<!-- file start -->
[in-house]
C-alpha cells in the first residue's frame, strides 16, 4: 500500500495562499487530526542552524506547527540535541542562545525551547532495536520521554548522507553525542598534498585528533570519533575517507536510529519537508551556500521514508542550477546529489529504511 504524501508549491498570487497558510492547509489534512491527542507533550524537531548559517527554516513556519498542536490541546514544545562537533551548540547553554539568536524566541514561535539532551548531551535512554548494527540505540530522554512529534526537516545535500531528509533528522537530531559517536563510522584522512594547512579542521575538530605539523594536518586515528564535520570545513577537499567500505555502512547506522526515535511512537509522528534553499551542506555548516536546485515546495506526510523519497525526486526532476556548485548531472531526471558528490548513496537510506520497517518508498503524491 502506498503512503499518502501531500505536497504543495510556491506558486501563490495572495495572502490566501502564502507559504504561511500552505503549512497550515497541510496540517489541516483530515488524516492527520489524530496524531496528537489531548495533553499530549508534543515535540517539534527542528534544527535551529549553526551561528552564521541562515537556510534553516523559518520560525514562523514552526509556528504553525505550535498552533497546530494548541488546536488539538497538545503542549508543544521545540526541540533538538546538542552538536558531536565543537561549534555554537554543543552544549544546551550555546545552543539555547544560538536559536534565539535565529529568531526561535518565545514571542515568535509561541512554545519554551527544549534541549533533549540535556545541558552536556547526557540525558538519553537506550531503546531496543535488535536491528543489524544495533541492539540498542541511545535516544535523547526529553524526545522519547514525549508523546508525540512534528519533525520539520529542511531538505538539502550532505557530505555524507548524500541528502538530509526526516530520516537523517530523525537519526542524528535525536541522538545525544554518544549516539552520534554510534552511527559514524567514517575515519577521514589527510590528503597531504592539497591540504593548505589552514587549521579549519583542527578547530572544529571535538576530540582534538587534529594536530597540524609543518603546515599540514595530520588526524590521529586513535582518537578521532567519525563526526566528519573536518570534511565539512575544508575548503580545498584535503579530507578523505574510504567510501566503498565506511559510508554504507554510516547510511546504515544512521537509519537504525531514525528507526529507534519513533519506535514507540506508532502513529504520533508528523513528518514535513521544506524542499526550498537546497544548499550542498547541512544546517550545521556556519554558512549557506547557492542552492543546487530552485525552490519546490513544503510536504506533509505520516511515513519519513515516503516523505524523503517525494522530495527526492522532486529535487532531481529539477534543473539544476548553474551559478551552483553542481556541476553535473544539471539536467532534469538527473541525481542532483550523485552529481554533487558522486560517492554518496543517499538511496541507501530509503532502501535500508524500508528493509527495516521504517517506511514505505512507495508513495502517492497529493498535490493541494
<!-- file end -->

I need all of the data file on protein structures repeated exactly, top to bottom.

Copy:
[in-house]
C-alpha cells in the first residue's frame, strides 16, 4: 500500500495562499487530526542552524506547527540535541542562545525551547532495536520521554548522507553525542598534498585528533570519533575517507536510529519537508551556500521514508542550477546529489529504511 504524501508549491498570487497558510492547509489534512491527542507533550524537531548559517527554516513556519498542536490541546514544545562537533551548540547553554539568536524566541514561535539532551548531551535512554548494527540505540530522554512529534526537516545535500531528509533528522537530531559517536563510522584522512594547512579542521575538530605539523594536518586515528564535520570545513577537499567500505555502512547506522526515535511512537509522528534553499551542506555548516536546485515546495506526510523519497525526486526532476556548485548531472531526471558528490548513496537510506520497517518508498503524491 502506498503512503499518502501531500505536497504543495510556491506558486501563490495572495495572502490566501502564502507559504504561511500552505503549512497550515497541510496540517489541516483530515488524516492527520489524530496524531496528537489531548495533553499530549508534543515535540517539534527542528534544527535551529549553526551561528552564521541562515537556510534553516523559518520560525514562523514552526509556528504553525505550535498552533497546530494548541488546536488539538497538545503542549508543544521545540526541540533538538546538542552538536558531536565543537561549534555554537554543543552544549544546551550555546545552543539555547544560538536559536534565539535565529529568531526561535518565545514571542515568535509561541512554545519554551527544549534541549533533549540535556545541558552536556547526557540525558538519553537506550531503546531496543535488535536491528543489524544495533541492539540498542541511545535516544535523547526529553524526545522519547514525549508523546508525540512534528519533525520539520529542511531538505538539502550532505557530505555524507548524500541528502538530509526526516530520516537523517530523525537519526542524528535525536541522538545525544554518544549516539552520534554510534552511527559514524567514517575515519577521514589527510590528503597531504592539497591540504593548505589552514587549521579549519583542527578547530572544529571535538576530540582534538587534529594536530597540524609543518603546515599540514595530520588526524590521529586513535582518537578521532567519525563526526566528519573536518570534511565539512575544508575548503580545498584535503579530507578523505574510504567510501566503498565506511559510508554504507554510516547510511546504515544512521537509519537504525531514525528507526529507534519513533519506535514507540506508532502513529504520533508528523513528518514535513521544506524542499526550498537546497544548499550542498547541512544546517550545521556556519554558512549557506547557492542552492543546487530552485525552490519546490513544503510536504506533509505520516511515513519519513515516503516523505524523503517525494522530495527526492522532486529535487532531481529539477534543473539544476548553474551559478551552483553542481556541476553535473544539471539536467532534469538527473541525481542532483550523485552529481554533487558522486560517492554518496543517499538511496541507501530509503532502501535500508524500508528493509527495516521504517517506511514505505512507495508513495502517492497529493498535490493541494